These are the facts:
The crime % change 1994 to 2004
Attempted murder -29.4
Serious sexual assaults -32.6
Total violent crime -9.7
The same broad decline can be found for property crime, down 24 per cent in the past decade, car theft (-3.5 %) and break-and-enters (-36 %)
I am not inclined to give the Liberals much credit for the drop. If there is one thing criminologists agree on it is that the demographic makeup of a society plays a big role. The CBC does a good job of explaining this:
“Violent crime in this country rose steadily during the 1960s, '70s and '80s – the latter being the decade when the Brian Mulroney Conservatives were in power. It peaked in 1992, just before the Chrétien Liberals were returned to office, and for the most part has been dropping steadily ever since. Campaigning Liberals might like to take credit for this achievement, but that, too, would be to play loose with the facts.
The underlying reality is that crime rates are largely a function of demographics. Simply put, violent crime is carried out for the most part by young men between their late teens and late 30s; and probably has been since time immemorial. The decades-long rise that culminated in 1992 coincided with the miscreant faction among the baby boomers and the so-called echo generation that followed close on their heels. When that contingent hit middle age, the rates for murder and violent crime fell – and, perhaps not coincidentally, counterfeiting shot up.”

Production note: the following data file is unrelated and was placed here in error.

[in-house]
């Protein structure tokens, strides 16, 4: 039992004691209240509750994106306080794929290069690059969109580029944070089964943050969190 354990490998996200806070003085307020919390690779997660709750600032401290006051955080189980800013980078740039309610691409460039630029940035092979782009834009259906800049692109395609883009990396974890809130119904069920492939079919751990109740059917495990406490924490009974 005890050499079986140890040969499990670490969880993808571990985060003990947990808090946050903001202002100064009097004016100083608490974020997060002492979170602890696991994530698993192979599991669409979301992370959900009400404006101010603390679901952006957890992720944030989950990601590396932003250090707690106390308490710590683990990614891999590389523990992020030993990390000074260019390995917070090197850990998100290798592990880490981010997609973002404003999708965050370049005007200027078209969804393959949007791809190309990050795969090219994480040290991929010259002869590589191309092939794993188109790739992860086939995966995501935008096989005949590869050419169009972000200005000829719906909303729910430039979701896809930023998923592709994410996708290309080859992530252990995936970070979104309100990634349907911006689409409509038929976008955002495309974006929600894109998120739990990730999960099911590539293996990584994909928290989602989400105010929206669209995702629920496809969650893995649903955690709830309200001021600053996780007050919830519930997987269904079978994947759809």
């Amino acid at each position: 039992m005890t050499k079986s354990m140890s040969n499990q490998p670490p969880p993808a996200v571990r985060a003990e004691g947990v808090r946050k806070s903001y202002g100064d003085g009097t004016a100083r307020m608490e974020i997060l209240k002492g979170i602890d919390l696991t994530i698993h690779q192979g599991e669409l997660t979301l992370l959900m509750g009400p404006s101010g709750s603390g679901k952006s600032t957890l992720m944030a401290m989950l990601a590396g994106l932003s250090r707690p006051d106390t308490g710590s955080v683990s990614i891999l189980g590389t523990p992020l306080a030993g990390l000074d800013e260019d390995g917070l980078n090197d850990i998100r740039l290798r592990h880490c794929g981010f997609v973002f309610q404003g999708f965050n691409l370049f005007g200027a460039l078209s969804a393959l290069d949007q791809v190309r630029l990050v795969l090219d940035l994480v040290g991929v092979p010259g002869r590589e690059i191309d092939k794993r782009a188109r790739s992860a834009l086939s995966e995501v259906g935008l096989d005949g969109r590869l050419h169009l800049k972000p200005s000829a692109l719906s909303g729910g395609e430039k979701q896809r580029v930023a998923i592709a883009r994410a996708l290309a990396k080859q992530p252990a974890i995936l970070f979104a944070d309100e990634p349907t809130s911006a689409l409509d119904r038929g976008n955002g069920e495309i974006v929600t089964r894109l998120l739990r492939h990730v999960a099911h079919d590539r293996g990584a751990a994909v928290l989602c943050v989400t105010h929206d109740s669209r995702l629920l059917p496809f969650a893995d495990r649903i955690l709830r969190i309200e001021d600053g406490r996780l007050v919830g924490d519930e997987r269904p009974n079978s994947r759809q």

The Conservatives are right about one thing though; drug crime is up way up. It is up 52% over the past 10 years. Marijuana possession charges account for most of increase. Interesting enough, drug crime dropped 8% from 2003 to 2004. So the Conservatives are using 1995 as a bench mark for one claim and 2003 as a bench mark for the other.
Anyway, will drug crime go down when the Conservatives launch their War on Drugs? Not if the US is any guide. According to the US Bureau of Justice, Marijuana arrests have more than doubled in the US since 1991. There is both an opportunity cost and real cost to the tax papers to cracking down on marijuana and failing to follow through on plans for decriminalization. Indeed, the state of California, for example, saved nearly a $ 1 Billion by decriminalizing the personal possession of mere one once of marijuana. M. Aldrich and T. Mikuriya. 1988. Savings in California marijuana law enforcement costs attributable to the Moscone Act of 1976. Journal of Psychoactive Drugs 20: 75-81. Add to this the cost to productivity of of needlessly saddling hundreds of thousands of Canadians with a criminal record.